Despite a steady population of dairy cows in the state during the year, Wisconsin's inventory of cattle on Jan. 1, 2014 was down by 100,000 head from what it was a year earlier, according to a report early this week by the Wisconsin field office of the National Agricultural Statistics Service.
Dairy cow numbers in Wisconsin remained at 1.27 million head, second to California's also steady total of 1.78 million during 2013, the report indicated. But the state's total inventory of cattle fell by 100,000 to 3.35 million during the year, keeping it in ninth place among the states.
Those decreases included 20,000 to 680,000 for the number of dairy replacement heifers (some large dairy operations have their heifers raised out of state), 20,000 to 240,000 for the beef cows which have calved, 10,000 to 1.36 million in the total of dairy and beef calves born during 2013, and 5,000 to 70,000 for beef replacement heifers weighing at least 500 pounds. Cattle on feed for the beef market remained at 240,000 head during the year.
Of Wisconsin's cattle inventory on Jan. 1, milk cows accounted for 38 percent of the total, dairy heifers for another 20 percent, and dairy and beef calves for 19 percent. Other categories were steers and beef heifers with 15 percent, beef cows with 7 percent, and bulls with 1 percent.
Across the United States, the total number of cattle and calves on Jan. 1 was down by two percent to 87.73 million head compared to a year earlier. This was the lowest start of a year inventory since the 82.1 million head in 1951.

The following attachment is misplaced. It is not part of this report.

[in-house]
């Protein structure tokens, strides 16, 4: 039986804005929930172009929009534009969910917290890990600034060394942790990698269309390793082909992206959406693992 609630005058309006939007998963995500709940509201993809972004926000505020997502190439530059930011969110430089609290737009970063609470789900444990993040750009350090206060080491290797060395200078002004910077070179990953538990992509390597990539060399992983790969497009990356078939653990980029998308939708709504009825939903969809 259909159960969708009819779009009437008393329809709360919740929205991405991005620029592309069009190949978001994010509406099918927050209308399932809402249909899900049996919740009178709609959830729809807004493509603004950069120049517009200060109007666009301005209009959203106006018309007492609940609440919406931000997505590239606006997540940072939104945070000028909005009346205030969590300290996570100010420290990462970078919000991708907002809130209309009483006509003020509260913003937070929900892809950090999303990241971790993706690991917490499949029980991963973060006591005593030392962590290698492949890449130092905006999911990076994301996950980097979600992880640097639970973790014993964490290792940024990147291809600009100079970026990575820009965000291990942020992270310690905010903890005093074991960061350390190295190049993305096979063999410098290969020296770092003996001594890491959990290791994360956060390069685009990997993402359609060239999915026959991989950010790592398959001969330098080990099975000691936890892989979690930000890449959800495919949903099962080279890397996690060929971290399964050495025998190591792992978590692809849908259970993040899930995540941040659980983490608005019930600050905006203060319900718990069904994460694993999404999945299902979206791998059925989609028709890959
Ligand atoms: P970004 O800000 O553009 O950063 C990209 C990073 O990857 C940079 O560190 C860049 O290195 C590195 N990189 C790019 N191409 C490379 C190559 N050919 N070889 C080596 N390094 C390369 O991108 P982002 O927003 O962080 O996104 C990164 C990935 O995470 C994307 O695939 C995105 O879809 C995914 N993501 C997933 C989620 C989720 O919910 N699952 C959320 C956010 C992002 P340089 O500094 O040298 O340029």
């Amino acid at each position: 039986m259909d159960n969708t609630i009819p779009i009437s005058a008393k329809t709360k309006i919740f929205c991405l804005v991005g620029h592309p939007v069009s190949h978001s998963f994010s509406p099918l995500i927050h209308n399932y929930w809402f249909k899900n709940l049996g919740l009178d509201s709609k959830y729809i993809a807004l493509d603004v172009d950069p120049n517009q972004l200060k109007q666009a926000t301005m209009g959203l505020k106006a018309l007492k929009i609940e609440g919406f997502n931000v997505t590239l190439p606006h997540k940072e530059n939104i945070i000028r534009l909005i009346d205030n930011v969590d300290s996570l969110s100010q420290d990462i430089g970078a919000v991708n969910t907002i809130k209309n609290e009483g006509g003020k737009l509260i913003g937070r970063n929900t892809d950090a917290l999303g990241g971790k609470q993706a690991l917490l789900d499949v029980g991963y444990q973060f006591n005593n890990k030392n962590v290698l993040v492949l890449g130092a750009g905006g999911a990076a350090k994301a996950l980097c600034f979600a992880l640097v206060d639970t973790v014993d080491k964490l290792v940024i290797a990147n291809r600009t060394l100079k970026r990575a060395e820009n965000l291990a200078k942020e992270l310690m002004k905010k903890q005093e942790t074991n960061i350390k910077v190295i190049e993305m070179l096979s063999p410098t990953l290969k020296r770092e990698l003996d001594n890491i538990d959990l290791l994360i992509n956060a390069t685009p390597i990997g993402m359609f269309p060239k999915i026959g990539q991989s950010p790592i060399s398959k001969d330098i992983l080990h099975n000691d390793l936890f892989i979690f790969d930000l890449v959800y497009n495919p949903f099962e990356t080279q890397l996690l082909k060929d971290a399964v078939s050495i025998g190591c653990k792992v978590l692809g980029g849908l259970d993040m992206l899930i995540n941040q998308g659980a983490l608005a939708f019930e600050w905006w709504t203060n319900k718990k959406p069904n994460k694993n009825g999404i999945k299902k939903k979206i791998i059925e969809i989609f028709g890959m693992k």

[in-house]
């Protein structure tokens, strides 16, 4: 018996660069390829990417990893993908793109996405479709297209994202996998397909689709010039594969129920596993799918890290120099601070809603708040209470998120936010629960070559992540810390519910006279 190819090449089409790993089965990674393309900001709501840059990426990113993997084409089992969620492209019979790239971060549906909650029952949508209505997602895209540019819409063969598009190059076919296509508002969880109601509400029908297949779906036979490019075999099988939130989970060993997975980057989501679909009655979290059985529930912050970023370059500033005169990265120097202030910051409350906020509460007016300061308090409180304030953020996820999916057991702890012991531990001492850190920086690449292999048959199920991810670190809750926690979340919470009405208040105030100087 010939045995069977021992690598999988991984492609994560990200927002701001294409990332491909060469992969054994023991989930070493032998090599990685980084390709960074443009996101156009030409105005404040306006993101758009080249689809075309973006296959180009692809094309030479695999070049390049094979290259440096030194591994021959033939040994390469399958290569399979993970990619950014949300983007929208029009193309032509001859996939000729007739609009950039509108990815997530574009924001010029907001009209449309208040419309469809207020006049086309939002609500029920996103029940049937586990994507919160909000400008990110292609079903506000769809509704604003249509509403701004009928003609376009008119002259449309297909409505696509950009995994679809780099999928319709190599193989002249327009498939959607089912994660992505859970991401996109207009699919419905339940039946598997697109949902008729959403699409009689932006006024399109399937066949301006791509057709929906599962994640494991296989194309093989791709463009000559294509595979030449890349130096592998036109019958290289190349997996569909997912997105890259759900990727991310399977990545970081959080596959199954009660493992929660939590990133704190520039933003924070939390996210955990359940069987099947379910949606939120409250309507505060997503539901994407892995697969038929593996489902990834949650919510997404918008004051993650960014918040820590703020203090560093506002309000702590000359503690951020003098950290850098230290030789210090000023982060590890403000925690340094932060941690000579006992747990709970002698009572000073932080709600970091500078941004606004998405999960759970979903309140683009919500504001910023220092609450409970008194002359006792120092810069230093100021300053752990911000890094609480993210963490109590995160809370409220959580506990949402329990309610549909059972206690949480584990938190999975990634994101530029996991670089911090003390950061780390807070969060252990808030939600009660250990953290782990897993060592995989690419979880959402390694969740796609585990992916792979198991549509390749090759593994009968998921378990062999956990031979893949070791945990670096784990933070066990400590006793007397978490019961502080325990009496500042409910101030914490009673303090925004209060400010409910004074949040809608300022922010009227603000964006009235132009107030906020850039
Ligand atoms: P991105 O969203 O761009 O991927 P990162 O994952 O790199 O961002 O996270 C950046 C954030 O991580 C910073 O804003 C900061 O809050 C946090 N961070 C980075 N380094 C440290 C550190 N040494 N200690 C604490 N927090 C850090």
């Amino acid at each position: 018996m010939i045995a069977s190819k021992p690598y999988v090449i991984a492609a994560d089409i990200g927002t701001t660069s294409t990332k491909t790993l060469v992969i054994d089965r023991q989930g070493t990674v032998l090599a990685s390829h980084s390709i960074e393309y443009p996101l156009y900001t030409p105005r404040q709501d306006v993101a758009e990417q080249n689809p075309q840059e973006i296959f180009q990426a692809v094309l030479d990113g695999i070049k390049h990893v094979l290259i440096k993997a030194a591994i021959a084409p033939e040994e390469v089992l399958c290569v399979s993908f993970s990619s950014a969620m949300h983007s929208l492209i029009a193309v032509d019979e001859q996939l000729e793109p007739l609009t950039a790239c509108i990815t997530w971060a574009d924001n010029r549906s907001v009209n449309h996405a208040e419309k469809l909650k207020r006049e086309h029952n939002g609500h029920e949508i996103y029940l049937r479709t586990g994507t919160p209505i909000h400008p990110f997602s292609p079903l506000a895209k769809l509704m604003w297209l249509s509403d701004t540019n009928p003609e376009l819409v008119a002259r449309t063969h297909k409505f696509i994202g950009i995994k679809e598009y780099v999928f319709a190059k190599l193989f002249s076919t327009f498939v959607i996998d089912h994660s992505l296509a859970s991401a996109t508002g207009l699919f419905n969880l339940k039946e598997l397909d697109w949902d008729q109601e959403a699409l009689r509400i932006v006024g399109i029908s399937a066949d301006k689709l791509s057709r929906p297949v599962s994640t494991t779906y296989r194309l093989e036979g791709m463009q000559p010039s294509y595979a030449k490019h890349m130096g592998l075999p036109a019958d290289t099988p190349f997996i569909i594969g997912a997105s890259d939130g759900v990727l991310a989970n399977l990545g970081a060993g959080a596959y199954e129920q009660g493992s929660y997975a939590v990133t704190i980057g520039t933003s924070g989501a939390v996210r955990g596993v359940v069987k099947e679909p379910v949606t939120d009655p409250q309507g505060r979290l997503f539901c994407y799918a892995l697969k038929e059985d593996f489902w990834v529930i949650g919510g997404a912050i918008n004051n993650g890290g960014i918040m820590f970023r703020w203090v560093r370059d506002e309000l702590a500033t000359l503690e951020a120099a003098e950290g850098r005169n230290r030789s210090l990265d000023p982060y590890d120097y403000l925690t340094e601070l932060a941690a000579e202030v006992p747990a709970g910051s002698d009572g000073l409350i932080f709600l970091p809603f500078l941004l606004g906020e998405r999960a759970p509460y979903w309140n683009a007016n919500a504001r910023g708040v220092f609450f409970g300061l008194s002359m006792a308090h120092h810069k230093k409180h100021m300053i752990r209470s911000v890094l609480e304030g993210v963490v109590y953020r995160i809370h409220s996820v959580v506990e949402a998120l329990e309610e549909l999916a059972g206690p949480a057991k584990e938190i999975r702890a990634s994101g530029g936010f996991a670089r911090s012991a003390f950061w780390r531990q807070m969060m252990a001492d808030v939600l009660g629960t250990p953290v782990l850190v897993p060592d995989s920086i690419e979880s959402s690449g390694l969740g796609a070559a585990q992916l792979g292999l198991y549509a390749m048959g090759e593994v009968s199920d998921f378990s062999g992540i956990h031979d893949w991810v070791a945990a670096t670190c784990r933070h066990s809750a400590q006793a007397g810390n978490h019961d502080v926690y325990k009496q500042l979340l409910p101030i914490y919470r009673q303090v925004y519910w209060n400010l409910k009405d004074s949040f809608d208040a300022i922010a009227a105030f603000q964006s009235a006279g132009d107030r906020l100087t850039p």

Texas continued to have the highest number of cattle and calves but its latest total of 10.9 million head was down by 1 million from two years earlier. Nebraska's total of 6.15 million was down by 150,000 from a year earlier while Kansas and California were both down by 50,000 head to 5.8 and 5.25 million, respectively.
Oklahoma, however, increased its cattle inventory by 100,000 head to 4.3 million during 2013. Increases of one-seven percent each were posted for a contiguous group of states to the northeast of Oklahoma — Arkansas, Missouri, Illinois, Indiana, Ohio, Pennsylvania, and New York.
Except for Arizona and Utah, 15 states in the western half of the country had cattle inventory cutbacks of one-eight percent during 2013. For the country as a whole, milk cows and dairy heifers made up only 11 and five percent of the cattle inventory respectively while beef cows accounted for 33 percent of the total. Other category totals included 28 percent for steers, 15 percent for calves, 6 percent for beef heifers, and two percent for bulls.
The latest report also tracked a significant decline in alfalfa hay prices during 2013. From a high of $275 per ton for June in Wisconsin, they had dropped to $200 per ton from September through November before moving up to $205 in December.
A similar trend prevailed across the United States during 2013. The average price fell from $221 per ton in May to $187 in December. Among the states listed in the report, Iowa had the highest price of $280 per ton in June but it dropped to the mid-$190s per ton in the last quarter of 2013.
The report this week also verified Wisconsin's milk production for 2013. It was 27.572 billion pounds — an increase of 1.3 percent from 2012. It represented an increase of nearly 5.5 billion pounds from as recently as 2004.